Minimum wage increase benefits some, not others
Minimum wage for non-tipped employees
2016: $8.31 per hour
2017: $9.30 per hour
2018: $10.20 per hour
2019: $11.10 per hour
2020: $12 per hour
Minimum wage for tipped employees
2016: $5.29 per hour
2017: $6.28 per hour
2018: $7.18 per hour
2019: $8.08 per hour
2020: $8.98 per hour
Steamboat Springs — Steamboat Springs restaurant servers and bartenders are likely to be the biggest winners when the state begins ratcheting up the minimum wage Jan. 1, 2017.
With the high cost of living and low unemployment rate, most jobs in Steamboat already pay above the current minimum wage of $8.31 per hour.
Steamboat Ski and Resort Corp. Vice President of Human Resources Trish Sullivan said the ski area’s entry-level positions typically have a starting wage of $10 per hour.
But those who receive tips will get a bump from $5.29 per hour to $6.28 per hour in 2017.
That additional 99 cents per hour means an additional $2,060 per year for a full-time server. In 2018, they will make an additional $1,870. Those costs will add up quickly for business owners.
Rex Brice, who owns Rex’s Family of Restaurants, said it will cost his six restaurants $150,000 in 2017. That will force him to raise prices. He thinks other restaurants have already raised their prices.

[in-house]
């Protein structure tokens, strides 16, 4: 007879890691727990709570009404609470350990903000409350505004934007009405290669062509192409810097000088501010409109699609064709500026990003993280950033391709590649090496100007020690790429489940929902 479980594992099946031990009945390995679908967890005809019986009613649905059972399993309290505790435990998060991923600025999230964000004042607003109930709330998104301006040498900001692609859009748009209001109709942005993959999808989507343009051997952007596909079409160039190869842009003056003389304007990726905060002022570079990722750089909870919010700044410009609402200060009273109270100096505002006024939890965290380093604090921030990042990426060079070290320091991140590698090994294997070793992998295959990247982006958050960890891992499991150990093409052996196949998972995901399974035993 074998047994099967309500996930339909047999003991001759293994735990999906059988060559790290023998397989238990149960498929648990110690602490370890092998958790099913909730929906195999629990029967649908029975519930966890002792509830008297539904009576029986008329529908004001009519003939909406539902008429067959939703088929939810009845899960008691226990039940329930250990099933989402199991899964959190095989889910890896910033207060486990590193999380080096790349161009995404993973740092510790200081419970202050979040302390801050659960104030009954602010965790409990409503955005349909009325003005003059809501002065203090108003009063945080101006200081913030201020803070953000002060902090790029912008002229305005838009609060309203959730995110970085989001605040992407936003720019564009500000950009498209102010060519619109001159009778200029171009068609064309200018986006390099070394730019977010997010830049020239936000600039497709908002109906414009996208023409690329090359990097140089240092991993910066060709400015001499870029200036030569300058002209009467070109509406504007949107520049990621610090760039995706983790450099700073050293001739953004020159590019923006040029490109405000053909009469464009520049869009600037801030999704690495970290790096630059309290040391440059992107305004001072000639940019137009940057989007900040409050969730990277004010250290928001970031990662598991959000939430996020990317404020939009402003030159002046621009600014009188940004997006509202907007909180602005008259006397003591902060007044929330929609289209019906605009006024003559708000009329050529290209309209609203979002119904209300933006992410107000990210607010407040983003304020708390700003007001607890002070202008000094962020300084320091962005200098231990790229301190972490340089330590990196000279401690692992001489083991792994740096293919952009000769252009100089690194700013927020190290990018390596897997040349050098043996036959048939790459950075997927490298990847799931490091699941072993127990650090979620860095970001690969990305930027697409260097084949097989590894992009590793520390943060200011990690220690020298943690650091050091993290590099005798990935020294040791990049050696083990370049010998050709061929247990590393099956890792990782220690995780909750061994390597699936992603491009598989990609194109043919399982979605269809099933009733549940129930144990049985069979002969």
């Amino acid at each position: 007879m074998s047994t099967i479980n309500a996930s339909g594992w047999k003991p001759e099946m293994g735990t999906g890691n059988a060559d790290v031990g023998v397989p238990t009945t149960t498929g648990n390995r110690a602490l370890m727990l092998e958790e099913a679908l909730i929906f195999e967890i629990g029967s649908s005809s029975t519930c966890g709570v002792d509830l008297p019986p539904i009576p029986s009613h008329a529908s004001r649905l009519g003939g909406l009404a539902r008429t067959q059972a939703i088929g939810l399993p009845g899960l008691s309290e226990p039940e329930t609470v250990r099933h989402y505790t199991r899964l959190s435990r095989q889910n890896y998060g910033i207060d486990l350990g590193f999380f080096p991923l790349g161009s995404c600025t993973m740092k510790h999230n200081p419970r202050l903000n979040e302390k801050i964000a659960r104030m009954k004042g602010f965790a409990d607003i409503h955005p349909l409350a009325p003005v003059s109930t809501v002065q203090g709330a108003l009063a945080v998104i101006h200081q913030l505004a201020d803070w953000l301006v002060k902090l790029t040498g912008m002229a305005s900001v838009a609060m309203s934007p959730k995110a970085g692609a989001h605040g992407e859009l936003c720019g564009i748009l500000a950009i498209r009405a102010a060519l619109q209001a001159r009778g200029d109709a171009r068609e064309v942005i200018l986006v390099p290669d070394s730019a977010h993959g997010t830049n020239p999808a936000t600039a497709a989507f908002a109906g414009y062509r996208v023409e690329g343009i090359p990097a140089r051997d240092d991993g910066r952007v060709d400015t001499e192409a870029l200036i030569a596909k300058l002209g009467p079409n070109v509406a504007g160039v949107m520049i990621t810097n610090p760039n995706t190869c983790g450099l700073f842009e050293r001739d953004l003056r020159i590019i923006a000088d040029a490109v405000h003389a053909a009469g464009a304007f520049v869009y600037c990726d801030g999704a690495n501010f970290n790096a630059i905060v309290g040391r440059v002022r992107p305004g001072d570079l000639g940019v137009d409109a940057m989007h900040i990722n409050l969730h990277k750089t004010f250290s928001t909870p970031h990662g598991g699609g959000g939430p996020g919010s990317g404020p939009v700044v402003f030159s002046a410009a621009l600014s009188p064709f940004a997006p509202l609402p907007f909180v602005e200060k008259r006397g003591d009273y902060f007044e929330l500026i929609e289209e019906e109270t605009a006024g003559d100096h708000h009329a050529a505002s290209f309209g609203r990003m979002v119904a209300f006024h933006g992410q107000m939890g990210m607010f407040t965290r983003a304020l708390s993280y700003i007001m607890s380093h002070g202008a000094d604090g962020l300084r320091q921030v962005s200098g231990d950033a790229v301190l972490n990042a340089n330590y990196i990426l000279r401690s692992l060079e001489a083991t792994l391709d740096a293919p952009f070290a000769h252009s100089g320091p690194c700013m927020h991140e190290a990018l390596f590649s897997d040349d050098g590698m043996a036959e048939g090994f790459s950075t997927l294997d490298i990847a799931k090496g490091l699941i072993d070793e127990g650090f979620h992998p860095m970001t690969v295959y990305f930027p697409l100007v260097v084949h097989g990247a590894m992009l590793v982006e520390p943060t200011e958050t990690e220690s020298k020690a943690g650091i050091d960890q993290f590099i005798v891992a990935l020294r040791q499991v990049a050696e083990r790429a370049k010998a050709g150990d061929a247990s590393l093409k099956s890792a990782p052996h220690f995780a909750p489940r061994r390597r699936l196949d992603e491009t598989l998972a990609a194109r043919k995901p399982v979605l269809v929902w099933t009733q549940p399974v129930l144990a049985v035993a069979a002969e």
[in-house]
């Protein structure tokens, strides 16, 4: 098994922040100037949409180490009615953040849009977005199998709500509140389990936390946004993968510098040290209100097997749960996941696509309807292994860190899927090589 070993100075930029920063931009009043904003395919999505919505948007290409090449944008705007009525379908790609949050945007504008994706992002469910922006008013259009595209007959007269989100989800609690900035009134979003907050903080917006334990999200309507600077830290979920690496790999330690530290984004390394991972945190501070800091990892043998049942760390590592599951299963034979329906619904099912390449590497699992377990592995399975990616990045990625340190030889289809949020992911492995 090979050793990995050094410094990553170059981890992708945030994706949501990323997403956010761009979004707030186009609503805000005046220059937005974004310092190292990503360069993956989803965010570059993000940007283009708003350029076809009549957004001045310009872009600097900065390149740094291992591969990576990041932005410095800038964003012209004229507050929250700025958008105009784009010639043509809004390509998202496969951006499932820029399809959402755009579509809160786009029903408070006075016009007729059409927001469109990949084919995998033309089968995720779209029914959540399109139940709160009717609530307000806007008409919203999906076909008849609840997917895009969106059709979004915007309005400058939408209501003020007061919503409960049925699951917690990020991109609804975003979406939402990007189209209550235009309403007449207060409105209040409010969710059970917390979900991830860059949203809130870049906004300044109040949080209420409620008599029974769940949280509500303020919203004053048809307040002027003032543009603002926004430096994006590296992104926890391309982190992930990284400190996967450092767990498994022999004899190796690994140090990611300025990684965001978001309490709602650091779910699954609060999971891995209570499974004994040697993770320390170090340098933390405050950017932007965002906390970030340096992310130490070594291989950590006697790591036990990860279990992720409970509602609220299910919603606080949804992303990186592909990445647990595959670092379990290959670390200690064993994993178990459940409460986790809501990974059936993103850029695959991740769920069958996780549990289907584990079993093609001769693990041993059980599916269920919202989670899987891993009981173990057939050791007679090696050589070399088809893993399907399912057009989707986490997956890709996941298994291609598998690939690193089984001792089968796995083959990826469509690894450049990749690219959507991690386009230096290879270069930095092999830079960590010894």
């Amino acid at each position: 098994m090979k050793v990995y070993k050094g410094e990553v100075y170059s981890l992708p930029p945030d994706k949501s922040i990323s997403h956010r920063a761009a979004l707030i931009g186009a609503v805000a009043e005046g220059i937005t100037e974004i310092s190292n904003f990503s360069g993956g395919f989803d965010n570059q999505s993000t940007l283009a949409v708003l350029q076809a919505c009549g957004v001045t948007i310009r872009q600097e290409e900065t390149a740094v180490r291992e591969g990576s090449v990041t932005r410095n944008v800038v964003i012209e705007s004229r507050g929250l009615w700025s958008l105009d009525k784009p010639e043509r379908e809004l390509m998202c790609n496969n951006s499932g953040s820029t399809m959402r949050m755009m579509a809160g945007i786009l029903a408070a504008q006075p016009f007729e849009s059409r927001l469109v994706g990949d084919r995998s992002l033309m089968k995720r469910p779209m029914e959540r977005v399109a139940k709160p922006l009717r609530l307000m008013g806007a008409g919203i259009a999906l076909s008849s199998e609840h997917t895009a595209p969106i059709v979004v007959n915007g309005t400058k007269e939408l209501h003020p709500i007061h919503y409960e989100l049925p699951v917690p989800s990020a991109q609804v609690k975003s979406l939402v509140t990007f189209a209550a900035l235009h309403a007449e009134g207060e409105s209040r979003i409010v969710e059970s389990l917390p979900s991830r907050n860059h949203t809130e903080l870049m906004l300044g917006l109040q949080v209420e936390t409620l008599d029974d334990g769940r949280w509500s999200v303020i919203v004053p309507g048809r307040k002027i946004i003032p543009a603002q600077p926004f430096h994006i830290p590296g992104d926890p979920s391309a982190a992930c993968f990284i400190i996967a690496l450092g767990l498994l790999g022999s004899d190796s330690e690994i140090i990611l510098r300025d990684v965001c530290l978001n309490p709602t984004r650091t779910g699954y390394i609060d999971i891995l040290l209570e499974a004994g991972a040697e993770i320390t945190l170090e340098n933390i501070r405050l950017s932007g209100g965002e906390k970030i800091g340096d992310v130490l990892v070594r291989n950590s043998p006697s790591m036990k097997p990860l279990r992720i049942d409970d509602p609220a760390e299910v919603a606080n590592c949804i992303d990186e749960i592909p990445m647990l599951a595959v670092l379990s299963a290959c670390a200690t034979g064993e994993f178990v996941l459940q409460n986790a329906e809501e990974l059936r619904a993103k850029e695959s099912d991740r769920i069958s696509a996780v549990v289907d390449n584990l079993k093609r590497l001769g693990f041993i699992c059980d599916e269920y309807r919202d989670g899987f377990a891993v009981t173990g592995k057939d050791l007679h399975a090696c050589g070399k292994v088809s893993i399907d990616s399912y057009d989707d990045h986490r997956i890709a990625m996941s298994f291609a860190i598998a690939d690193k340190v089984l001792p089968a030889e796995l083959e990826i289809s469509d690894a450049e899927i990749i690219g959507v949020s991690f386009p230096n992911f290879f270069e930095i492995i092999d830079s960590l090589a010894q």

“If our prices go up 5 percent next year, we’re not even covering the increases in wages,” Brice said. “We’ll raise prices as little as we can.”
Brice was against Amendment 70, which voters approved to raise the non-tipped minimum wage to $12 by 2020 and to $8.98 for workers who receive tips.
Brice was not opposed because it meant he would have to raise prices. He was concerned because he thinks it does not benefit the workers who need it the most.
His entry-level employees, such as a dishwasher, already make well above the minimum wage at $12 per hour. It is his employees who are already the highest earners — the servers and bartenders — who are getting the 99-cent-per-hour raise in 2017.
Brice said on a slow night, a server with tips will make $20 per hour. On a great night, they can make upwards of $50 per hour.
“In the short term, the people that make the most in my company just got a raise,” Brice said.
Brice said margins are thin in the restaurant industry, and it is not as simple as giving the dishwashers and other back-of-the-house employees a raise.
“There is a disparity in the back-of-the-house and the front-of-the-house employees, and that gap is getting bigger,” Brice said. “It’s a challenge in the industry.”
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